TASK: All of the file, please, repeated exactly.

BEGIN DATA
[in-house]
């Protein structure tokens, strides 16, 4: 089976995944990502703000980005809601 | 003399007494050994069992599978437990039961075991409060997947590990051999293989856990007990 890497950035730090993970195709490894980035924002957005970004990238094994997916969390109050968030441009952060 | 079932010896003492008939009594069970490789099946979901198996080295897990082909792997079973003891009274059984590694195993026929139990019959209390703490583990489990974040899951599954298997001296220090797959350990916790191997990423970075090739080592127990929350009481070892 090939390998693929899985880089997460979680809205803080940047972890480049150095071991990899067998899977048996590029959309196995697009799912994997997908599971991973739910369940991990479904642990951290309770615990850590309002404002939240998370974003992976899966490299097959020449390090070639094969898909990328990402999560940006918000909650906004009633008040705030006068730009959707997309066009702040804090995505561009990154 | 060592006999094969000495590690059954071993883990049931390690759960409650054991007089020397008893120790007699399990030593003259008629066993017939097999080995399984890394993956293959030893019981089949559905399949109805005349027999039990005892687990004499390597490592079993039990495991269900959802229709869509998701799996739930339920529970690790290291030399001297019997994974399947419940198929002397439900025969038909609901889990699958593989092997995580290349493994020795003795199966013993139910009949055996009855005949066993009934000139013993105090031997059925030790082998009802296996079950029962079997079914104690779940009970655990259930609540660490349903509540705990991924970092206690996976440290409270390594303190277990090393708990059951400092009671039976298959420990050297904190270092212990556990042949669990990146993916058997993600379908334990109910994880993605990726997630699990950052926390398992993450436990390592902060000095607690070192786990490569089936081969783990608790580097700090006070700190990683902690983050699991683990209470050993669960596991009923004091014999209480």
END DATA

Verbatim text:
[in-house]
């Protein structure tokens, strides 16, 4: 089976995944990502703000980005809601 | 003399007494050994069992599978437990039961075991409060997947590990051999293989856990007990 890497950035730090993970195709490894980035924002957005970004990238094994997916969390109050968030441009952060 | 079932010896003492008939009594069970490789099946979901198996080295897990082909792997079973003891009274059984590694195993026929139990019959209390703490583990489990974040899951599954298997001296220090797959350990916790191997990423970075090739080592127990929350009481070892 090939390998693929899985880089997460979680809205803080940047972890480049150095071991990899067998899977048996590029959309196995697009799912994997997908599971991973739910369940991990479904642990951290309770615990850590309002404002939240998370974003992976899966490299097959020449390090070639094969898909990328990402999560940006918000909650906004009633008040705030006068730009959707997309066009702040804090995505561009990154 | 060592006999094969000495590690059954071993883990049931390690759960409650054991007089020397008893120790007699399990030593003259008629066993017939097999080995399984890394993956293959030893019981089949559905399949109805005349027999039990005892687990004499390597490592079993039990495991269900959802229709869509998701799996739930339920529970690790290291030399001297019997994974399947419940198929002397439900025969038909609901889990699958593989092997995580290349493994020795003795199966013993139910009949055996009855005949066993009934000139013993105090031997059925030790082998009802296996079950029962079997079914104690779940009970655990259930609540660490349903509540705990991924970092206690996976440290409270390594303190277990090393708990059951400092009671039976298959420990050297904190270092212990556990042949669990990146993916058997993600379908334990109910994880993605990726997630699990950052926390398992993450436990390592902060000095607690070192786990490569089936081969783990608790580097700090006070700190990683902690983050699991683990209470050993669960596991009923004091014999209480």